The quality of information, which is necessary to help designers further improve turbine engine performance, requires sophisticated analytics working hand-in-hand with well-developed experimental methods. Historically, the test instrumentation used in harsh, real engine conditions was short-lived, invasive, and not very accurate. This was accepted as the practical reality and the data obtained in an engine test cell had been used as little more than a sanity check or a trend indicator during the design process. Today expectations are much higher and the challenge is to develop experimental tools that can deliver the accuracy required to verify analytical predictions, calibrate computer models and to provide ground for critical design decisions in a way which was not possible before.
Successful introduction of UCTS (Uniform Crystal Temperature Sensor) Technology to the leading engine manufacturers demonstrated that it has the potential to overcome the typical issues of testing in a real engine environment. It is robust, non-intrusive and capable of high accuracy temperature measurement. It is based on the mechanism of heat transfer conduction, of which the fundamental theory is rigorous and simple. Our experience has shown that in order for a UCTS-based system to realize its promise, all potential sources of error must be tightly managed. LG Tech-Link identified important factors of influence that could complicate measurement and increase its uncertainty. Among them are variations in the part’s geometry, TBC thickness, boundary conditions, and installation methodology. These have been selected as the focus of this study.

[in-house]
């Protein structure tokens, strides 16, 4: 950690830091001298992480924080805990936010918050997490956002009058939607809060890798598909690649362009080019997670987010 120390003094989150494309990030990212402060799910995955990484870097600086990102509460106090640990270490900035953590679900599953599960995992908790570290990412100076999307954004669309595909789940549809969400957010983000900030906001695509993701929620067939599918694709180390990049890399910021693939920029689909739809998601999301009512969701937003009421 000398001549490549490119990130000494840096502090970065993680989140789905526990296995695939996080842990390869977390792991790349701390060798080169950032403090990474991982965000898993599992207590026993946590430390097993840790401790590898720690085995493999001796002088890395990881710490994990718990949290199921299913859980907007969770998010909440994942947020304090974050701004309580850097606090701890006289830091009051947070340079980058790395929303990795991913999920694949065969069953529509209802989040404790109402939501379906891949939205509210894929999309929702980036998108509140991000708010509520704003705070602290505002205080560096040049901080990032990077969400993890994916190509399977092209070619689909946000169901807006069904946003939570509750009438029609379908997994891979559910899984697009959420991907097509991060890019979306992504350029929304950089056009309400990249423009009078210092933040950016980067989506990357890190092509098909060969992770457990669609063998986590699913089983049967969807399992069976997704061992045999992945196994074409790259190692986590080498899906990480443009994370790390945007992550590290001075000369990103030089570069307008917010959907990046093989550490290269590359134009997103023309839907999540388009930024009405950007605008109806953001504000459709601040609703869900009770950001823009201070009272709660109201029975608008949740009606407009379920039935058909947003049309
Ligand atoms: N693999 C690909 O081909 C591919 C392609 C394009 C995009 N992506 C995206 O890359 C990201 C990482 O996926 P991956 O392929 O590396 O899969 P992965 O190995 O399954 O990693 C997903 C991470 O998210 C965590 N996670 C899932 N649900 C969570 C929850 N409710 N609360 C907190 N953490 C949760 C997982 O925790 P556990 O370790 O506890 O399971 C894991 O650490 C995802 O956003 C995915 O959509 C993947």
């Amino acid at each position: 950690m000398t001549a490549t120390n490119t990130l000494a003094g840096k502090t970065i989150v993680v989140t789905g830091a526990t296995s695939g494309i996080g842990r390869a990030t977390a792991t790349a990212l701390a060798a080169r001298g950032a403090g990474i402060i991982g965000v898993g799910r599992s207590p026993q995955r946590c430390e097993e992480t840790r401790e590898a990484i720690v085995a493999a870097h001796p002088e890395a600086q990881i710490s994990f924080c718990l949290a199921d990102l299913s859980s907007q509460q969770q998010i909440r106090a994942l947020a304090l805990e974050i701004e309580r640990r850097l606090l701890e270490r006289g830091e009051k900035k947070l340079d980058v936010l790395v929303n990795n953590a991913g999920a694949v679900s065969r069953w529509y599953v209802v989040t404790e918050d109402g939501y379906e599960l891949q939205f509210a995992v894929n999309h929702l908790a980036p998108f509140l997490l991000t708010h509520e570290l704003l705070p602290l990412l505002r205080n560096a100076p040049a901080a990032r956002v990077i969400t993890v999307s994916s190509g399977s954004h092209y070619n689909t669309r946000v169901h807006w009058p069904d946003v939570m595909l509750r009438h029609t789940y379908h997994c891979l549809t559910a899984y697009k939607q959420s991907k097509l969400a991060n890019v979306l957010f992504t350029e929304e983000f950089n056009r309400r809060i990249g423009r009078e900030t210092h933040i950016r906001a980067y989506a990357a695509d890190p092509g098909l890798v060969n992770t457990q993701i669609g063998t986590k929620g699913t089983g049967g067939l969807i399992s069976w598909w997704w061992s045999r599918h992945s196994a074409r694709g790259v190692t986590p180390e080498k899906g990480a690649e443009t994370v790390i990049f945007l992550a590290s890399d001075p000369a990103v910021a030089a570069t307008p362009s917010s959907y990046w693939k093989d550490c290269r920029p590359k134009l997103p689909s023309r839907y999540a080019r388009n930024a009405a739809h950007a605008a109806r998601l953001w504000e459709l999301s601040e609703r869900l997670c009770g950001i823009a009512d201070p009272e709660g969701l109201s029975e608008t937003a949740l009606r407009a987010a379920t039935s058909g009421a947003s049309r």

The authors of this paper are using 3D Finite Element Analysis (FEA) methodology to investigate the possible pitfalls in the process of UCTS application that could cause loss of accuracy. It is the authors’ intention to probe the sensitivity of temperature at the location of the sensor to the major technological factors. The findings emphasize the value of collaboration between instrumentation, test and analytical engineers when planning engine tests and interpreting their results. Practicing engineers will be able to use the presented recommendations, methodologies and case studies to ensure the application of UCTS in their projects is accurate, compatible with test objectives and cost effective.